Rewilding Rhodopes is working to allow natural processes to play a vital role in shaping our landscapes and ecosystems. Among such natural processes are natural grazing (the role of herbivores of all kinds in creating vegetation dynamics), predation (the impact of carnivores on their prey species and thereby the vegetation), the role of scavenging, weather conditions, and many others.
Rewilding Rhodopes particularly focuses on turning the problems caused by the on-going, large-scale land abandonment into opportunities for man and nature. Providing a viable business case for wild nature in Bulgaria. Several areas have the potential to become world-class nature tourism attractions, alongside the many other ways of reaping economic benefits from the wild.
Rewilding Rhodopes aims to rewild at least one thousand square kilometres of land by 2022, creating magnificent wildlife and wilderness areas of international quality, that become the base for a new competitive, sustainable rural economy in these areas. Serving as inspirational examples for what can also be achieved elsewhere.
Rewilding Rhodopes recognizes natural grazing as one of the key ecological factors for naturally open and half-open landscapes, upon which a large part of Bulgaria’s biodiversity is dependent. We are working to allow our native herbivores to return again in significant, more natural numbers to the lands where they once belonged and where they can again play their ecological role.
Rewilding Rhodopes recognizes the crucially important ecological role of the large carnivores, as well as that of the smaller predators, the raptors and the scavengers. The brown bear, the wolf, the Eurasian lynx and many other carnivores are necessary for the natural functioning of the ecosystems they live in.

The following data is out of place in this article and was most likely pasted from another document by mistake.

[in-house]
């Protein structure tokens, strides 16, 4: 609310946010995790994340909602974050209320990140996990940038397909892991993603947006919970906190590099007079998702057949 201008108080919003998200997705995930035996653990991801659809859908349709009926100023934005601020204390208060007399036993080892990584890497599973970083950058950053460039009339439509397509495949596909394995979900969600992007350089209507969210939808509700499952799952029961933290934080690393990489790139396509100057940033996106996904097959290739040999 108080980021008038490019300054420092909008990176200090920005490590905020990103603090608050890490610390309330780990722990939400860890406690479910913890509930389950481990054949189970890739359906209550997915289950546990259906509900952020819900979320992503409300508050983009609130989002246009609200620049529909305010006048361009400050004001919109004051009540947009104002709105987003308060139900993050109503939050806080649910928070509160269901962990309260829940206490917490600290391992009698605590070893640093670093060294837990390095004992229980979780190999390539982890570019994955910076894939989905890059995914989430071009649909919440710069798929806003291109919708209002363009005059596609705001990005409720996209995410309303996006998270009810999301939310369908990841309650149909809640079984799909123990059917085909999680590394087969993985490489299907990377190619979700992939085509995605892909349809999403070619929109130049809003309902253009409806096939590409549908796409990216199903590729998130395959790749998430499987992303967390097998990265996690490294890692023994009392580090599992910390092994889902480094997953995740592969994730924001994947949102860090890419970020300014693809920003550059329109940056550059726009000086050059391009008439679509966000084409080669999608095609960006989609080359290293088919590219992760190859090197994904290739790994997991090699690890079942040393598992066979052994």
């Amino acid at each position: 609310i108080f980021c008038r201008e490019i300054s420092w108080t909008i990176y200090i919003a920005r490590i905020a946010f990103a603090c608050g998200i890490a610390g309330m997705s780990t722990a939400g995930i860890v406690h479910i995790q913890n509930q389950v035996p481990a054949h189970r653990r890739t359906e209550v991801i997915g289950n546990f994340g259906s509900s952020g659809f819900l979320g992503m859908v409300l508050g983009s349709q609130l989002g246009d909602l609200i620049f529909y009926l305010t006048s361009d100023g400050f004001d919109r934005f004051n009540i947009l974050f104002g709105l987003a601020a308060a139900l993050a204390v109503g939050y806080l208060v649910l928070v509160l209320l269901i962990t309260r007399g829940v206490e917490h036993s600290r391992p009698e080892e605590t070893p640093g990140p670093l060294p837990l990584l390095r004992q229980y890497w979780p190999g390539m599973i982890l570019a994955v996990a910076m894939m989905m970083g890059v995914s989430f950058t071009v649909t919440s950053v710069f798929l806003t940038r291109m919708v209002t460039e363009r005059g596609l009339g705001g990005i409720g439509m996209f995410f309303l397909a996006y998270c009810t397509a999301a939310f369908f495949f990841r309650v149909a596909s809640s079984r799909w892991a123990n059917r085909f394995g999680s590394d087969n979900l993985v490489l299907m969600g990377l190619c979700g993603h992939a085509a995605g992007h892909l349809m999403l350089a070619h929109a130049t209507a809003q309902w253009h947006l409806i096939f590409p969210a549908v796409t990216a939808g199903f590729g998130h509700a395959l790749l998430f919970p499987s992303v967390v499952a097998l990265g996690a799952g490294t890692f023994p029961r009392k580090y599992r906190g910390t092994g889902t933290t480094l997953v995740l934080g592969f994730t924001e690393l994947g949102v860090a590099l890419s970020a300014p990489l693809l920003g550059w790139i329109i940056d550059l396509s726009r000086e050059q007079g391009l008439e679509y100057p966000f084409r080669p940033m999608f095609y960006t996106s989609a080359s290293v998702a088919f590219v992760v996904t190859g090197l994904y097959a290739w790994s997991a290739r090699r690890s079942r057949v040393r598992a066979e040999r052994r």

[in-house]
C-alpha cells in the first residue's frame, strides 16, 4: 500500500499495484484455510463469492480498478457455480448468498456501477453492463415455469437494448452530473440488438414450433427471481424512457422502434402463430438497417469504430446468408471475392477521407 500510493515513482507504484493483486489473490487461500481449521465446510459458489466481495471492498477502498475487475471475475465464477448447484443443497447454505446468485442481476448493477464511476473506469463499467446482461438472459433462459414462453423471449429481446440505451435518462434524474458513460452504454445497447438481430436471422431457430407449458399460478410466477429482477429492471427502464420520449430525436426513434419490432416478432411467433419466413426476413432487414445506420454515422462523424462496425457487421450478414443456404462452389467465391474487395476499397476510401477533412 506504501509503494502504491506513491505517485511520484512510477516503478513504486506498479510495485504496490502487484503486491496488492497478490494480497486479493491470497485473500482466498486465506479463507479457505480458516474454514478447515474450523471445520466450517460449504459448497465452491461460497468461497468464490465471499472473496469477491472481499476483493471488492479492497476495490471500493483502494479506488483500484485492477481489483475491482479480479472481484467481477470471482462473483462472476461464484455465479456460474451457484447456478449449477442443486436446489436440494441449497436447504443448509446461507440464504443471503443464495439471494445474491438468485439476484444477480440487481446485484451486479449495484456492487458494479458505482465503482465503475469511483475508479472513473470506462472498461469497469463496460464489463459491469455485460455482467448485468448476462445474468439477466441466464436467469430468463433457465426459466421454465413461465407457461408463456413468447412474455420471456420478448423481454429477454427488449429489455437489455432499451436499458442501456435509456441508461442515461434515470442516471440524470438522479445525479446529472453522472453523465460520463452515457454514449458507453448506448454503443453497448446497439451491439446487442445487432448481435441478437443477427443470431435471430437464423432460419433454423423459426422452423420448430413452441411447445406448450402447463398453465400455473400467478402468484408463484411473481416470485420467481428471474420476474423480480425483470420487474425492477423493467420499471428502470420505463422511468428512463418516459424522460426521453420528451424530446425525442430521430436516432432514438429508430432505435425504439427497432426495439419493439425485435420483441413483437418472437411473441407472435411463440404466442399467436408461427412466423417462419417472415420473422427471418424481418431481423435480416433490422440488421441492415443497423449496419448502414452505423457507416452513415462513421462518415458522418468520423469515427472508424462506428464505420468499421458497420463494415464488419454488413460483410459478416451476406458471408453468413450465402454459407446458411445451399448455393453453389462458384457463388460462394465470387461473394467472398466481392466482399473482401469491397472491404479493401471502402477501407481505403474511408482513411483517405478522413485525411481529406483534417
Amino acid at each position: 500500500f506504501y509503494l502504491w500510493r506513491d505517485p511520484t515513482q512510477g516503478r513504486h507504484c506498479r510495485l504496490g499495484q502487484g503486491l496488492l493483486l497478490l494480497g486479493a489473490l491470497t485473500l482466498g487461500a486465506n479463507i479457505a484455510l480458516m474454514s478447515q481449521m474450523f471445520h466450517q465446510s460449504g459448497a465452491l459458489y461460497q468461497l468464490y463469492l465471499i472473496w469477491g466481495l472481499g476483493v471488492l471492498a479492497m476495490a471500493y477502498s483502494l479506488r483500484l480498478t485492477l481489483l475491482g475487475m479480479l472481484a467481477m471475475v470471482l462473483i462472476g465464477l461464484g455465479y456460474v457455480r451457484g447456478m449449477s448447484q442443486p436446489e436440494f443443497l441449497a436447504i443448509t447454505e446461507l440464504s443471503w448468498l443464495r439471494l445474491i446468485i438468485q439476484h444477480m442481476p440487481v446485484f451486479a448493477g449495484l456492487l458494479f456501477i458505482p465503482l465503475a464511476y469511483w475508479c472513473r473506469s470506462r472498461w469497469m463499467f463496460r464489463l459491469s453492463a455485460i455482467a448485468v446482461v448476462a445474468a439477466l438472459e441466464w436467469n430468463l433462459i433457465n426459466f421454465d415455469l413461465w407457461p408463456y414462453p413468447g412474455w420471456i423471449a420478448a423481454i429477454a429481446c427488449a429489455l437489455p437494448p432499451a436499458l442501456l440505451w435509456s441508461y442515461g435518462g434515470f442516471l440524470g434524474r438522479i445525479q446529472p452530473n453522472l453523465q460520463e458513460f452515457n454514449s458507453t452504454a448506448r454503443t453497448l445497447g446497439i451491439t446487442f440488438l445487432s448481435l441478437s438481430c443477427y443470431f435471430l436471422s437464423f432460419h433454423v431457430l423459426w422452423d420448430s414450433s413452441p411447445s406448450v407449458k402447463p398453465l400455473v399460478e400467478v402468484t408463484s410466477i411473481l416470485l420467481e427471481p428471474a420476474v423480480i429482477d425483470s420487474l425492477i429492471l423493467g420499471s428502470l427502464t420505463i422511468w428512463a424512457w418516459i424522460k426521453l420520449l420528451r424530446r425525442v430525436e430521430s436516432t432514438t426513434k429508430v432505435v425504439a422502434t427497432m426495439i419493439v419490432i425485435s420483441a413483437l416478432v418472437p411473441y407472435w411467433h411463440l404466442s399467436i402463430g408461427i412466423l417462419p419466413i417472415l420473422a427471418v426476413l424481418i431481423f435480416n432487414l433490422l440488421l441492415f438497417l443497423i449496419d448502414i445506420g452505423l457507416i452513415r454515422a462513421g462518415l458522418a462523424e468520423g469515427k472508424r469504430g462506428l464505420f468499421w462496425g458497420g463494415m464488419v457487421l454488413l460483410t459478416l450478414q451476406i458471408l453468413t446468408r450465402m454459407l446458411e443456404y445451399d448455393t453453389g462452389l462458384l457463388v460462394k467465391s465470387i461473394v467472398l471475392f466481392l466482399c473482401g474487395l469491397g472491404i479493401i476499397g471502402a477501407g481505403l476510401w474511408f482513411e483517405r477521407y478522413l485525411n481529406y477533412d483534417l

Rewilding Rhodopes emphasizes the joy and the value of wildness, and takes active part in a strong communication on everything from local to an international level. This in order to stimulate a greater sense of pride in the wild and to spread a vision of a wilder continent. By using a broad range of communication tools and partnerships to promote our natural heritage and showcase the opportunities for rewilding to many millions of Europeans.
Rewilding Rhodopes recognises the crucial importance of local participation and their support. Rewilding Rhodopes will work on the understanding and acceptance of rewilding activities, local commitment and even that local people become proud of the RE taking place in their region by inviting the local people and stakeholders in working together
We invite all strands of society to be part of this exciting and ground-breaking initiative.
”Wild nature is recognised as an important and fundamental part of Europe’s natural and cultural heritage and is an essential element of a modern, prosperous, and healthy European society”
Making it real
The rewilding actions have already started up here, through a Dutch-Bulgarian project called “New Thracian Gold”, which worked in the Eastern Rhodopes (2009 – 2014). That project also helped upgrade the conservation work in the area which had already been built up by the Bulgarian Society for the Protection of Birds, BSPB.
These four priority areas will serve as inspiration for rewilding at the larger scale: Madzharovo, Byala Reka, Studen Kladenets and Chernoochene. In these core areas, non-intervention management and giving space to natural processes are pioneered towards a more natural landscape.
- Old-growth forests are being mapped and work being done for their protection status to be enhanced